Wednesday, June 17, 2015

Questions and Answers about Flipped Learning

Today, I presented about flipped learning at my school. As part of the planning process, I sent a survey to find out what the participants wanted to know about flipped learning. As I began to plan, I realized I would be unable to answer the range of questions within the constraints of the workshop. Below is a copy of the document I crafted to answer some of those questions.

1. What was your and/or your students' biggest challenge at the beginning of introducing the concept of a flipped classroom?
  • There was some resistance and some scapegoating. If a student struggled in my course, it was because “of the flipped thing.” I’ve found students who struggle in my class, struggle in several courses.
  • The other challenge was organizational. I moved early to an asynchronous course so managing the organization of the materials, videos and keeping track of students was tough. Students were genuinely confused.
  • Finally, making enough videos to be ahead of the students was hard. Ideally, the first unit of videos should be made during the summer. I wanted perfection, so I spent several hours making just one video. I no longer strive for perfection because there are diminishing returns on making great videos. The videos are to convey information or demonstrate something, so they don’t need to be perfect -- just good enough to make the point.

2. Is the flipped classroom something for a certain age-range, type of learning? Is it applicable to any kind of subject?
  • The easiest answer is to say that flipped learning is appropriate for all disciplines and age ranges because there are teachers from different grade levels and disciplines flipping their courses with success. The movement started with science teachers in high school and it has spread to all disciplines and age ranges. There is a social network where you can connect with other teachers in your discipline and division -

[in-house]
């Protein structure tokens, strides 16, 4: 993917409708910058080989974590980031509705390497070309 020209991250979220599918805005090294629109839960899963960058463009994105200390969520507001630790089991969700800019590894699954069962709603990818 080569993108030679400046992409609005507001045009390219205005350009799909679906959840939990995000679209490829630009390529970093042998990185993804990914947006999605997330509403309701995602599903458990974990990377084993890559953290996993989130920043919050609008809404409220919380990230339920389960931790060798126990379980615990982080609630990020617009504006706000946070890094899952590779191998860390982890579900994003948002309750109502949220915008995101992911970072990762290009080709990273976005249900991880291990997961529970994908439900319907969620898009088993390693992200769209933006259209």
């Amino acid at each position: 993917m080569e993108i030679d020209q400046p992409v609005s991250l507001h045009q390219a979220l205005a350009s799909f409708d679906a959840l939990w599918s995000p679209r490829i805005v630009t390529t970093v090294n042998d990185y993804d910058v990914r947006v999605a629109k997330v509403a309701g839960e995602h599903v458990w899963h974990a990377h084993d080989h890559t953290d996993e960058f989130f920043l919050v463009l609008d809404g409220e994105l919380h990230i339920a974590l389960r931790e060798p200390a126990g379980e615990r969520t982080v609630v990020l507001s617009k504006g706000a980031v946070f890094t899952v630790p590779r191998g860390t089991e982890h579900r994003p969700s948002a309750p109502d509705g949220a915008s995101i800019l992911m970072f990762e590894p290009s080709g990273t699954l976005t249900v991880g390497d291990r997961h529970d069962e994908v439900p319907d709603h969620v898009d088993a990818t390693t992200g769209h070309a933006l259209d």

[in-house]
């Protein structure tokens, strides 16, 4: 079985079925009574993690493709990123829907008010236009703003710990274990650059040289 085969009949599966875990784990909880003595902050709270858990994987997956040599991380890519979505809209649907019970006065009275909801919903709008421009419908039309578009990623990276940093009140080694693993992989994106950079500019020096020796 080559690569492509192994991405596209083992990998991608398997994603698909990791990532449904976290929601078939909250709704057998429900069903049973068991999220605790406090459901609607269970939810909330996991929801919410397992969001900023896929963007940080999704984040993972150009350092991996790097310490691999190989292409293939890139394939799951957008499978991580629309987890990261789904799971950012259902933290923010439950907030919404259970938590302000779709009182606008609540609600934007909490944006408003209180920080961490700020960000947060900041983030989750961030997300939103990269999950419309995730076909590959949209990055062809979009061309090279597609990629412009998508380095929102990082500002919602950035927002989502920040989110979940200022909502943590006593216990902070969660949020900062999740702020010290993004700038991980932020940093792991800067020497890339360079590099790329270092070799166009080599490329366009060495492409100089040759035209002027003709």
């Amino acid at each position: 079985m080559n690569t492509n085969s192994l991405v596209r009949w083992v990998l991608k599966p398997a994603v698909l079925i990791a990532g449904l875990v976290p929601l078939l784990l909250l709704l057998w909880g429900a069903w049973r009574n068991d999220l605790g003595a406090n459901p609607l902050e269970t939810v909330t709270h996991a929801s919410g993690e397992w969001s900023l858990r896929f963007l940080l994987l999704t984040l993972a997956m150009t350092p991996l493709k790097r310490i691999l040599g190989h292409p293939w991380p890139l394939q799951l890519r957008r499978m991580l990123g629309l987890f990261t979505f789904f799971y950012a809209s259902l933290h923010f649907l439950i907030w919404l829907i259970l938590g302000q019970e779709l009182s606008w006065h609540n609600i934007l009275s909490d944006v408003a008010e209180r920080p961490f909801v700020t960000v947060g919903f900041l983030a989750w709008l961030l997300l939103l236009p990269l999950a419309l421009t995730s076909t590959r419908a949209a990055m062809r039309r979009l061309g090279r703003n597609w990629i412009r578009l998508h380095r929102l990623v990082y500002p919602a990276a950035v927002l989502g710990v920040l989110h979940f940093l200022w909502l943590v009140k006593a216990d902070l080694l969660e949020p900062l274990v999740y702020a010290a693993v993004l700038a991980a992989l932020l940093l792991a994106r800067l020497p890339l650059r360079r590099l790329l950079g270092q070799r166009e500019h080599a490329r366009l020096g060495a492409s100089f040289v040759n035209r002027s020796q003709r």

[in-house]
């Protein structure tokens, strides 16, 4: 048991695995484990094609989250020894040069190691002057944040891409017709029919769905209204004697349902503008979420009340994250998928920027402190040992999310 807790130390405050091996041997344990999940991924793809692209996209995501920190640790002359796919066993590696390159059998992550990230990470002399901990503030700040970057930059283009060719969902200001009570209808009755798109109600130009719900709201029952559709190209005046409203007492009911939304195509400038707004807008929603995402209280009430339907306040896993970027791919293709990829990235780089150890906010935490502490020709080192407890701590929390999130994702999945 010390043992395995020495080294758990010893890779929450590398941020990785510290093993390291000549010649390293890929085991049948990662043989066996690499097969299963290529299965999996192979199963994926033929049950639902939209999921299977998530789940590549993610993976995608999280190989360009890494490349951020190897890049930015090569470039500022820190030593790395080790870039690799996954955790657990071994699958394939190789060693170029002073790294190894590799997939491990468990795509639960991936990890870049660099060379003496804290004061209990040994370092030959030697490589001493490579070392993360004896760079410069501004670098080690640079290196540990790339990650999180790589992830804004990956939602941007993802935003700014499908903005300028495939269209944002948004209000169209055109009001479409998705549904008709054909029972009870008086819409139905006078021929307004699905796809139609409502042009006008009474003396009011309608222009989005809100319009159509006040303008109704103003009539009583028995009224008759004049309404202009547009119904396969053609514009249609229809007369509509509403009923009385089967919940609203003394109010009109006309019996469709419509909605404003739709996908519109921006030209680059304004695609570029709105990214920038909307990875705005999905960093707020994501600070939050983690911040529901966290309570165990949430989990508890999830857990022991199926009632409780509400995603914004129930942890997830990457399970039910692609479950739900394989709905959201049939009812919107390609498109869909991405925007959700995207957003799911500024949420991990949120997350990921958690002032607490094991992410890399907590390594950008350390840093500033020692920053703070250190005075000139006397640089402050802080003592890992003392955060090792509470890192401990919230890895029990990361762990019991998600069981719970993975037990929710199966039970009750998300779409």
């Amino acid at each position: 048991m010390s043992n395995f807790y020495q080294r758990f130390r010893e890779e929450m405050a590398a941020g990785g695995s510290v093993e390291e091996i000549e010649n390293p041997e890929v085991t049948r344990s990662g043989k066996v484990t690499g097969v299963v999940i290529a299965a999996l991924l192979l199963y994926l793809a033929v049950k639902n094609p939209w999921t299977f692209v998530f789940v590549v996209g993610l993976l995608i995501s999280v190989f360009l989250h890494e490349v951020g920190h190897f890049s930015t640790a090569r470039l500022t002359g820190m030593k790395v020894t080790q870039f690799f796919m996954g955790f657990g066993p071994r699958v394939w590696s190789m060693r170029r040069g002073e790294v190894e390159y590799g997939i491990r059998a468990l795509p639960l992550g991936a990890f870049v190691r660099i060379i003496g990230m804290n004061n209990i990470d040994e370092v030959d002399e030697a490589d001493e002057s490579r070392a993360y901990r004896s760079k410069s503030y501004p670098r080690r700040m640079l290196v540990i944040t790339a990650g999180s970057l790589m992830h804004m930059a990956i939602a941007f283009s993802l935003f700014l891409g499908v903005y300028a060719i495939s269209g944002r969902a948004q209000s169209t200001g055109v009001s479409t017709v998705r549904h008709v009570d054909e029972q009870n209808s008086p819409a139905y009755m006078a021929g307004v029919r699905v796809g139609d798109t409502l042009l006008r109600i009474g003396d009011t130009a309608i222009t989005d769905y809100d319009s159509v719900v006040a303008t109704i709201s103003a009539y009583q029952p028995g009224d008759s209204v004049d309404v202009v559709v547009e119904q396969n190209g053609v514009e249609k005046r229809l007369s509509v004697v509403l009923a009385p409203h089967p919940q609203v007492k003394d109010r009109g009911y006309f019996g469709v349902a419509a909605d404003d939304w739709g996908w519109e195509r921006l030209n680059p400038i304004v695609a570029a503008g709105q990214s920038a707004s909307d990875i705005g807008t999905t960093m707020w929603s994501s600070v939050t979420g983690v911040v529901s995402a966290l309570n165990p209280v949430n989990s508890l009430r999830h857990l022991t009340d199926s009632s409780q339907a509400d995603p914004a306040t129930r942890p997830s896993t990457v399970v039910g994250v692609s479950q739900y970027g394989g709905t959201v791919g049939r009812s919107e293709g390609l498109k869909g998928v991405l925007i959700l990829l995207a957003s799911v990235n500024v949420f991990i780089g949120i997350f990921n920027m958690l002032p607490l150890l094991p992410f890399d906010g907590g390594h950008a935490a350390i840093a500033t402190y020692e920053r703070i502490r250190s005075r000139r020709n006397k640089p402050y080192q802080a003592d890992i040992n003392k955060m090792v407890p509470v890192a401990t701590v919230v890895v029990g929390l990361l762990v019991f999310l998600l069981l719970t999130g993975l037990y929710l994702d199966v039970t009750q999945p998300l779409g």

• The difficult answer is to say that a teacher needs to be aware of what works best for their students. You may not want to assign any homework or your course may not benefit from offloading direct instruction to video.

3. Have the students' performances improved, since the inclusion of flipped learning?

4. Are teachers doing a lot more work outside of school preparing lessons than you once did? What are the downsides?
  • In the beginning (first school year of flipping), there was a lot of work. But there isn’t as much prep time anymore. In fact, there is less prep work now than before flipping. I show up to class to help students, not to put on a performance. My stress levels are way down!
  • More important, I take home significantly less grading. I give students feedback mostly in class, which result in better products. These better products are easier to grade.

5. How does it flow? How do you organize it especially since it's asynchronous? Are there times where you need the entire class to be at a certain time in terms of their understanding and how do you get them to be there? What hasn't worked so well and why?
I’ve written a lot about asynchronous or mastery learning on my blog - here is the link that has all of the articles tagged with asynchronous learning -
I am working on a 2nd year of asynchronous learning blog post, so check my blog later in the week for the most up to date post -

6. How can I introduce self-paced learning without making it too hard on students who have little motivation, don't function well independently, or those who just produce little output?